Clark calls for more control over provincial economies
British Columbia Premier Christy Clark pauses for a moment during a news conference in Vancouver, Monday, September 24, 2012. Clark spoke to the media following the resignation of her chief of staff. THE CANADIAN PRESS/Jonathan Hayward
Published Friday, November 23, 2012 9:28AM PST
Last Updated Friday, November 23, 2012 9:33AM PST
HALIFAX -- The premiers should assert greater control of their own economies, specifically when it comes to immigration, British Columbia Premier Christy Clark said Friday as the provincial leaders gathered in Halifax to discuss global economic trends.
"One of the things that I hope to see is a resolution from premiers that we need more control of our provincial economies, particularly with respect to immigration, which is a huge lever that drives our economies," Clark said ahead of the meeting with her counterparts.
Manitoba's Greg Selinger said immigration is key for his province's economy, particularly for small- and medium-sized businesses.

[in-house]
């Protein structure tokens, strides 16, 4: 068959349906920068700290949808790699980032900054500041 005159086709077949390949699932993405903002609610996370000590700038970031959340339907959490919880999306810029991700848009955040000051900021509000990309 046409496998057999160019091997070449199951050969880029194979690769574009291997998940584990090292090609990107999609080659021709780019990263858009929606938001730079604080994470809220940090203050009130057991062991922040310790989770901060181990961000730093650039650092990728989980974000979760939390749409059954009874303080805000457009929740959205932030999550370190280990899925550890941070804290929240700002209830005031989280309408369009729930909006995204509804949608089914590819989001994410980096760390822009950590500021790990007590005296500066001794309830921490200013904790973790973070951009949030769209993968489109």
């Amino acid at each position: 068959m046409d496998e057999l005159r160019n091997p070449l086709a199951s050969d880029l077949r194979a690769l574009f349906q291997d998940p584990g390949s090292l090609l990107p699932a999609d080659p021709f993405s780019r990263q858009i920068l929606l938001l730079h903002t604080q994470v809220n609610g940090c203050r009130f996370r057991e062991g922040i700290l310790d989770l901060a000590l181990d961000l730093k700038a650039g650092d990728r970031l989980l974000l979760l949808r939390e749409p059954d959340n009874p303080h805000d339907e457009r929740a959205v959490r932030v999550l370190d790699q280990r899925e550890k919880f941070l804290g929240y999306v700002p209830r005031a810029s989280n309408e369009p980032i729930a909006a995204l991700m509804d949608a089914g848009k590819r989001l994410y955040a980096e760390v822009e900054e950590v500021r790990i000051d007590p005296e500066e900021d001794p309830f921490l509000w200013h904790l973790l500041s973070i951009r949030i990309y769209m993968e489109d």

"It's that local texture that really makes a difference in our ability to have success," he said before the meeting.
Clark said the meeting with the premiers is a recognition that provincial governments drive the national economy, not Ottawa.
Some premiers have criticized Prime Minister Stephen Harper for not attending the discussions, but he has said he has met with them individually and will continue to do so.
Host Premier Darrell Dexter of Nova Scotia said the premiers would discuss how they could work together to ensure the Canadian economy prospers.
"There are still unanswered questions I think in most people's minds around where things like inflation are going to go over the next little while," Dexter said.
One highlight of the meeting was a presentation by Bank of Canada governor Mark Carney on the bank's outlook for the global and Canadian economies as well as on national inflation.
Carney has previously warned that rising personal debt levels and the so-called U.S. fiscal cliff are the most immediate threats to the national economy.